“This is not a full-fledged decision of the Tribunal, but an arbitrary opinion of the majority of the panel chaired by Julia Przyłębska”, “the judgment must be declared as non-existent due to the improper appointment of the Tribunal in which the so-called doubles were sitting”, or in a more emphatic way: “unconstitutional decision”, “violation of law”, “unlawful whim”, “a purely political act, without legal force or significance”, “evidence of failure in understanding the Constitution by the Constitutional Tribunal”… – these are just a few examples of randomly selected media comments accompanying the judgment of the Constitutional Tribunal of 22 October 2020 issued in case No. K 1/20.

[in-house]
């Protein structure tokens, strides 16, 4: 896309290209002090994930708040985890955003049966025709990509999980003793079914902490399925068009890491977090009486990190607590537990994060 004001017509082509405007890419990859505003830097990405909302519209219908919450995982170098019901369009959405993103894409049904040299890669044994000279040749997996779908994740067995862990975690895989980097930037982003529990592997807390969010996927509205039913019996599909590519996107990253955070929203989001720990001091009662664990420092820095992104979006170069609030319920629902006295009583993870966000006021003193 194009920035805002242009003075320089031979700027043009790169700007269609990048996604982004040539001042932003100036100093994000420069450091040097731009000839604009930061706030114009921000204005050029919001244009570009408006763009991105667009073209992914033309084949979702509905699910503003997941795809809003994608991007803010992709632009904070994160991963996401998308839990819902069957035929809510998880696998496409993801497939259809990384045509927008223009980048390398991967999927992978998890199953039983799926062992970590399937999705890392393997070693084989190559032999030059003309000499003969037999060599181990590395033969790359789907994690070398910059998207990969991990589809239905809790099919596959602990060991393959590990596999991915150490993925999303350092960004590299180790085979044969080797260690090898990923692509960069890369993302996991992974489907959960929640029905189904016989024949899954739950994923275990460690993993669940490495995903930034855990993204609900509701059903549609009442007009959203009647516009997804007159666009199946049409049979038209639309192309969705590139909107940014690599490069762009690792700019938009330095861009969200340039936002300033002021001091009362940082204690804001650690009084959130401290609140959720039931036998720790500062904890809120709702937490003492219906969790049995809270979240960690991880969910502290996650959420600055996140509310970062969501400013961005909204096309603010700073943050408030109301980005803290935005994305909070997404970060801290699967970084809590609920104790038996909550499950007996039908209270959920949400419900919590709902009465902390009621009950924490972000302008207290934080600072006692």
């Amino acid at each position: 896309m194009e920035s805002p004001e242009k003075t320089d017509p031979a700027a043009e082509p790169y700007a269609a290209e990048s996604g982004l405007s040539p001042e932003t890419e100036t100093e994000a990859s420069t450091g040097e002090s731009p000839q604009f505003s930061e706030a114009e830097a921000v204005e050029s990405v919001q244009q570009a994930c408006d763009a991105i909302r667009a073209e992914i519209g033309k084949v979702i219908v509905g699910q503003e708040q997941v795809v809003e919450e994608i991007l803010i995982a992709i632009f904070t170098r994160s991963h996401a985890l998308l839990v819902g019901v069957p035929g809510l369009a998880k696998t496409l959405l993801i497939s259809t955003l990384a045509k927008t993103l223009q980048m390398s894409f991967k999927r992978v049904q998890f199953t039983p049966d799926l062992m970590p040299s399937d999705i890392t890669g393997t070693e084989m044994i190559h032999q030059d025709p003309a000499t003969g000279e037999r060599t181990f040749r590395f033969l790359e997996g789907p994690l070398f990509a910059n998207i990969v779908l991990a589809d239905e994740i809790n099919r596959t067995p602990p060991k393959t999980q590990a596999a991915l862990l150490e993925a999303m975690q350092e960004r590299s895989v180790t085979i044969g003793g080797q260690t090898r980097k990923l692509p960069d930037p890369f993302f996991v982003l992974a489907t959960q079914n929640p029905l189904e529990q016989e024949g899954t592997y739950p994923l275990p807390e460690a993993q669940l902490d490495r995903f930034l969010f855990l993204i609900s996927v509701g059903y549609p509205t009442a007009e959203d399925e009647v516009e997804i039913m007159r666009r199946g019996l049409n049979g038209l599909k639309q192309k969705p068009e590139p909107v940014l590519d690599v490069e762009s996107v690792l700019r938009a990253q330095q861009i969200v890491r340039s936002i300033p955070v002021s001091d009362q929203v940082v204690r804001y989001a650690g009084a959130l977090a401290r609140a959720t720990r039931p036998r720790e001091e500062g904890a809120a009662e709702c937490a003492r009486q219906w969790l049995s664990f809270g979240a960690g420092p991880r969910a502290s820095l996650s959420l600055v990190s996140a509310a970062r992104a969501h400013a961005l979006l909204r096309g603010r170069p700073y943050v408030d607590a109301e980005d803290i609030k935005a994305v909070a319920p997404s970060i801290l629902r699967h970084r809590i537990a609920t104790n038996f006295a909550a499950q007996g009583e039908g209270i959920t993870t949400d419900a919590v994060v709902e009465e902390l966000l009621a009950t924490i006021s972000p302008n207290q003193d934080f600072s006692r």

I do not intend to deny these allegations or convince anyone that the current composition of the Tribunal does not raise the slightest reservations—neither with regard to the personal squad nor the procedures practiced in it. This text is neither intended to present arguments on a moral or legal qualification of abortion. I will not correct the untrue arguments (popular today and almost universally formulated) on the allegedly purely religious motivation regarding the protection of human life, the systemic principle of a secular state (which, of course, does not exist in the text of the applicable Constitution of 2 April 1997), the separation of politics from the faith of the citizens—desired by the liberal left, or debatable views (not only in the light of political axiology) on the superiority of the individual will to perform an abortion over the legal protection of life. There have been well-known disputes on these topics for a long time, the arguments of both sides have already been expressed many times, and the result of their confrontation is the emotional „affirmation of the convinced” rather than reaching conclusions based on honest dialogue and factual reflection.